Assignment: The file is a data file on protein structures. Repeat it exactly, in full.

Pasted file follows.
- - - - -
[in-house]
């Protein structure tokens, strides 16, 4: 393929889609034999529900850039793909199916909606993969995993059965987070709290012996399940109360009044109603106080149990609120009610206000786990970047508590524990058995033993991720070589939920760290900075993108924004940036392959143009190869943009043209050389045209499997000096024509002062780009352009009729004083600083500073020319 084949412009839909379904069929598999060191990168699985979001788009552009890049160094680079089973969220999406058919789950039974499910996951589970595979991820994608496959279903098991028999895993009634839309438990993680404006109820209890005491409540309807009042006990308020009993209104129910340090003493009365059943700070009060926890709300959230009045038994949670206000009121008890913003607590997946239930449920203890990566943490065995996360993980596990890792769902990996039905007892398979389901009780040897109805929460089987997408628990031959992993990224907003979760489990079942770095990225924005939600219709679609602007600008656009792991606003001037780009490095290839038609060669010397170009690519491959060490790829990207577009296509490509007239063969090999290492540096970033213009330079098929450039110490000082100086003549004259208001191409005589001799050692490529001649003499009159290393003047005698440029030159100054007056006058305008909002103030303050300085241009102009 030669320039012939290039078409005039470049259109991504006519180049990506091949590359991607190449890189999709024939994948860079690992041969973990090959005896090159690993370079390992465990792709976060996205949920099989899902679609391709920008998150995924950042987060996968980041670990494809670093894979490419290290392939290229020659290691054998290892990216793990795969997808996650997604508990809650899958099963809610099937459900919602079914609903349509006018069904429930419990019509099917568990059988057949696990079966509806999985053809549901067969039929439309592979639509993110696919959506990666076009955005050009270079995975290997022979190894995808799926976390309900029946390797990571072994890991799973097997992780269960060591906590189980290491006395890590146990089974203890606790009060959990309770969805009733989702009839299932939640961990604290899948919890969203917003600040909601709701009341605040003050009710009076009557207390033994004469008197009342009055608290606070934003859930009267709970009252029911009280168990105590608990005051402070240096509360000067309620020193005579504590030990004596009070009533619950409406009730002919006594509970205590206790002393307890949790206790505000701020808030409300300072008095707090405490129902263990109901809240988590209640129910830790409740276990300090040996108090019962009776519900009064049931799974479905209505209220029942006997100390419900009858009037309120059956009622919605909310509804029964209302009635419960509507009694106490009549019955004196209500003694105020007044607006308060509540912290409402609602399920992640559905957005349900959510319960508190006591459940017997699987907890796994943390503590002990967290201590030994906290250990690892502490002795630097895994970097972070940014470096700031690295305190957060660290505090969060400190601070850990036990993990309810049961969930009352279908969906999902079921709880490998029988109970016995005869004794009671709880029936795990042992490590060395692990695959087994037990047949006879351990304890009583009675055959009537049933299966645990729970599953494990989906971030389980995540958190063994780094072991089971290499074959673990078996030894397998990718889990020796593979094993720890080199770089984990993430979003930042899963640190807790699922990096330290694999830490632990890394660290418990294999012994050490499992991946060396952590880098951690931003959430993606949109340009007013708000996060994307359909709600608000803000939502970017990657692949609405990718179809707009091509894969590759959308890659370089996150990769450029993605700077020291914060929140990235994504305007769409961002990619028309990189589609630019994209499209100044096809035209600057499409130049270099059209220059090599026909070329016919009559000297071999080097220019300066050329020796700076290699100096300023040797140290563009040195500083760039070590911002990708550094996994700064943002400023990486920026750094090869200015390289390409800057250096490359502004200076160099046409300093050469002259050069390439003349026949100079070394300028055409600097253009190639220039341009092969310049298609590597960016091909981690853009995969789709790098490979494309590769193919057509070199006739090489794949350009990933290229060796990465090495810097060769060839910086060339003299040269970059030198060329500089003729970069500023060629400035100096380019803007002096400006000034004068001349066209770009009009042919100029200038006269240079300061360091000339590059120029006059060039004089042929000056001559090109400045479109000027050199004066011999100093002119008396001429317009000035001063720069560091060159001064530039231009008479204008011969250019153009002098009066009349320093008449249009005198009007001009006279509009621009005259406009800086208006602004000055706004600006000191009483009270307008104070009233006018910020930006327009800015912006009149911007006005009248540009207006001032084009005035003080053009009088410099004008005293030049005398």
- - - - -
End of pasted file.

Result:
[in-house]
């Protein structure tokens, strides 16, 4: 393929889609034999529900850039793909199916909606993969995993059965987070709290012996399940109360009044109603106080149990609120009610206000786990970047508590524990058995033993991720070589939920760290900075993108924004940036392959143009190869943009043209050389045209499997000096024509002062780009352009009729004083600083500073020319 084949412009839909379904069929598999060191990168699985979001788009552009890049160094680079089973969220999406058919789950039974499910996951589970595979991820994608496959279903098991028999895993009634839309438990993680404006109820209890005491409540309807009042006990308020009993209104129910340090003493009365059943700070009060926890709300959230009045038994949670206000009121008890913003607590997946239930449920203890990566943490065995996360993980596990890792769902990996039905007892398979389901009780040897109805929460089987997408628990031959992993990224907003979760489990079942770095990225924005939600219709679609602007600008656009792991606003001037780009490095290839038609060669010397170009690519491959060490790829990207577009296509490509007239063969090999290492540096970033213009330079098929450039110490000082100086003549004259208001191409005589001799050692490529001649003499009159290393003047005698440029030159100054007056006058305008909002103030303050300085241009102009 030669320039012939290039078409005039470049259109991504006519180049990506091949590359991607190449890189999709024939994948860079690992041969973990090959005896090159690993370079390992465990792709976060996205949920099989899902679609391709920008998150995924950042987060996968980041670990494809670093894979490419290290392939290229020659290691054998290892990216793990795969997808996650997604508990809650899958099963809610099937459900919602079914609903349509006018069904429930419990019509099917568990059988057949696990079966509806999985053809549901067969039929439309592979639509993110696919959506990666076009955005050009270079995975290997022979190894995808799926976390309900029946390797990571072994890991799973097997992780269960060591906590189980290491006395890590146990089974203890606790009060959990309770969805009733989702009839299932939640961990604290899948919890969203917003600040909601709701009341605040003050009710009076009557207390033994004469008197009342009055608290606070934003859930009267709970009252029911009280168990105590608990005051402070240096509360000067309620020193005579504590030990004596009070009533619950409406009730002919006594509970205590206790002393307890949790206790505000701020808030409300300072008095707090405490129902263990109901809240988590209640129910830790409740276990300090040996108090019962009776519900009064049931799974479905209505209220029942006997100390419900009858009037309120059956009622919605909310509804029964209302009635419960509507009694106490009549019955004196209500003694105020007044607006308060509540912290409402609602399920992640559905957005349900959510319960508190006591459940017997699987907890796994943390503590002990967290201590030994906290250990690892502490002795630097895994970097972070940014470096700031690295305190957060660290505090969060400190601070850990036990993990309810049961969930009352279908969906999902079921709880490998029988109970016995005869004794009671709880029936795990042992490590060395692990695959087994037990047949006879351990304890009583009675055959009537049933299966645990729970599953494990989906971030389980995540958190063994780094072991089971290499074959673990078996030894397998990718889990020796593979094993720890080199770089984990993430979003930042899963640190807790699922990096330290694999830490632990890394660290418990294999012994050490499992991946060396952590880098951690931003959430993606949109340009007013708000996060994307359909709600608000803000939502970017990657692949609405990718179809707009091509894969590759959308890659370089996150990769450029993605700077020291914060929140990235994504305007769409961002990619028309990189589609630019994209499209100044096809035209600057499409130049270099059209220059090599026909070329016919009559000297071999080097220019300066050329020796700076290699100096300023040797140290563009040195500083760039070590911002990708550094996994700064943002400023990486920026750094090869200015390289390409800057250096490359502004200076160099046409300093050469002259050069390439003349026949100079070394300028055409600097253009190639220039341009092969310049298609590597960016091909981690853009995969789709790098490979494309590769193919057509070199006739090489794949350009990933290229060796990465090495810097060769060839910086060339003299040269970059030198060329500089003729970069500023060629400035100096380019803007002096400006000034004068001349066209770009009009042919100029200038006269240079300061360091000339590059120029006059060039004089042929000056001559090109400045479109000027050199004066011999100093002119008396001429317009000035001063720069560091060159001064530039231009008479204008011969250019153009002098009066009349320093008449249009005198009007001009006279509009621009005259406009800086208006602004000055706004600006000191009483009270307008104070009233006018910020930006327009800015912006009149911007006005009248540009207006001032084009005035003080053009009088410099004008005293030049005398």